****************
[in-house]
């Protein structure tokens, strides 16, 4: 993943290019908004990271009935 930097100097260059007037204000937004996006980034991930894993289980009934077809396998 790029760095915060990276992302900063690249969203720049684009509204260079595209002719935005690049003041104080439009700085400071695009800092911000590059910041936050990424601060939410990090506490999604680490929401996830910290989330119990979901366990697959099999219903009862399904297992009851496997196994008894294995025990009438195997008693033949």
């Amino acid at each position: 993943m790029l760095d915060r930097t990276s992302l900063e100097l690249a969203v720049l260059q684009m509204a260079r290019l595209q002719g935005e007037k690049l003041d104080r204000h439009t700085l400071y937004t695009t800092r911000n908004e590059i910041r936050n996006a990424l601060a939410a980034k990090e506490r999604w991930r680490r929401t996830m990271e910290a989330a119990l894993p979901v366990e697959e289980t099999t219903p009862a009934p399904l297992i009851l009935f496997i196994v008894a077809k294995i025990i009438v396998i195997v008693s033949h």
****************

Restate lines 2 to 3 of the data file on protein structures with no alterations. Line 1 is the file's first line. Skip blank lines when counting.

């Protein structure tokens, strides 16, 4: 993943290019908004990271009935 930097100097260059007037204000937004996006980034991930894993289980009934077809396998 790029760095915060990276992302900063690249969203720049684009509204260079595209002719935005690049003041104080439009700085400071695009800092911000590059910041936050990424601060939410990090506490999604680490929401996830910290989330119990979901366990697959099999219903009862399904297992009851496997196994008894294995025990009438195997008693033949």
């Amino acid at each position: 993943m790029l760095d915060r930097t990276s992302l900063e100097l690249a969203v720049l260059q684009m509204a260079r290019l595209q002719g935005e007037k690049l003041d104080r204000h439009t700085l400071y937004t695009t800092r911000n908004e590059i910041r936050n996006a990424l601060a939410a980034k990090e506490r999604w991930r680490r929401t996830m990271e910290a989330a119990l894993p979901v366990e697959e289980t099999t219903p009862a009934p399904l297992i009851l009935f496997i196994v008894a077809k294995i025990i009438v396998i195997v008693s033949h």